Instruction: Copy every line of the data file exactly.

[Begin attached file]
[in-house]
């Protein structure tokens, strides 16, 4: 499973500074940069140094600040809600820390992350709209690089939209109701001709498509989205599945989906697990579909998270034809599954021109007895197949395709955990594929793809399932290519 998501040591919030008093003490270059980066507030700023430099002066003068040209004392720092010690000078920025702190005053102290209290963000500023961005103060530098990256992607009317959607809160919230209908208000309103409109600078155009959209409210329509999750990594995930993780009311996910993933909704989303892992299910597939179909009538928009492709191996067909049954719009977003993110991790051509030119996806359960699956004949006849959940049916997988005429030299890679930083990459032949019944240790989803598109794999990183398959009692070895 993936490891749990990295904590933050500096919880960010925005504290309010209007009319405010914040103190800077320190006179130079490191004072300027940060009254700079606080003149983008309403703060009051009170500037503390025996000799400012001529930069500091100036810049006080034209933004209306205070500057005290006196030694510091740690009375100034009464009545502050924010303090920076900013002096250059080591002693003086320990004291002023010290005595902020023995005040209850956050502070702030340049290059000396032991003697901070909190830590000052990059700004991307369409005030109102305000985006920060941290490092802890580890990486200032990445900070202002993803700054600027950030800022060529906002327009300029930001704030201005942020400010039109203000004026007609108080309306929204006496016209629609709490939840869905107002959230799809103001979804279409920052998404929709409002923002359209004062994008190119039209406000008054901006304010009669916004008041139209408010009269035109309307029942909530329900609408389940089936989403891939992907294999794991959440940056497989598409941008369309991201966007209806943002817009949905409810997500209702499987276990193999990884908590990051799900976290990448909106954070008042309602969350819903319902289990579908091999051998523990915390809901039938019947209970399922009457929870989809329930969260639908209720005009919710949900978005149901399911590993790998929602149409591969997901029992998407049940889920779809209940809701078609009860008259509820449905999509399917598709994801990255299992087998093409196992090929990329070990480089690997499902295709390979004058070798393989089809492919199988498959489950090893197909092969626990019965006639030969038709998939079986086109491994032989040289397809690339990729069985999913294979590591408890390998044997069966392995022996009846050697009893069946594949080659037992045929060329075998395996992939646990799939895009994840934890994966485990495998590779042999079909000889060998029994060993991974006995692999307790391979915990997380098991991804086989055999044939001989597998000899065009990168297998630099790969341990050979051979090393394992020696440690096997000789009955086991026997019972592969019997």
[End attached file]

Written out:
[in-house]
């Protein structure tokens, strides 16, 4: 499973500074940069140094600040809600820390992350709209690089939209109701001709498509989205599945989906697990579909998270034809599954021109007895197949395709955990594929793809399932290519 998501040591919030008093003490270059980066507030700023430099002066003068040209004392720092010690000078920025702190005053102290209290963000500023961005103060530098990256992607009317959607809160919230209908208000309103409109600078155009959209409210329509999750990594995930993780009311996910993933909704989303892992299910597939179909009538928009492709191996067909049954719009977003993110991790051509030119996806359960699956004949006849959940049916997988005429030299890679930083990459032949019944240790989803598109794999990183398959009692070895 993936490891749990990295904590933050500096919880960010925005504290309010209007009319405010914040103190800077320190006179130079490191004072300027940060009254700079606080003149983008309403703060009051009170500037503390025996000799400012001529930069500091100036810049006080034209933004209306205070500057005290006196030694510091740690009375100034009464009545502050924010303090920076900013002096250059080591002693003086320990004291002023010290005595902020023995005040209850956050502070702030340049290059000396032991003697901070909190830590000052990059700004991307369409005030109102305000985006920060941290490092802890580890990486200032990445900070202002993803700054600027950030800022060529906002327009300029930001704030201005942020400010039109203000004026007609108080309306929204006496016209629609709490939840869905107002959230799809103001979804279409920052998404929709409002923002359209004062994008190119039209406000008054901006304010009669916004008041139209408010009269035109309307029942909530329900609408389940089936989403891939992907294999794991959440940056497989598409941008369309991201966007209806943002817009949905409810997500209702499987276990193999990884908590990051799900976290990448909106954070008042309602969350819903319902289990579908091999051998523990915390809901039938019947209970399922009457929870989809329930969260639908209720005009919710949900978005149901399911590993790998929602149409591969997901029992998407049940889920779809209940809701078609009860008259509820449905999509399917598709994801990255299992087998093409196992090929990329070990480089690997499902295709390979004058070798393989089809492919199988498959489950090893197909092969626990019965006639030969038709998939079986086109491994032989040289397809690339990729069985999913294979590591408890390998044997069966392995022996009846050697009893069946594949080659037992045929060329075998395996992939646990799939895009994840934890994966485990495998590779042999079909000889060998029994060993991974006995692999307790391979915990997380098991991804086989055999044939001989597998000899065009990168297998630099790969341990050979051979090393394992020696440690096997000789009955086991026997019972592969019997």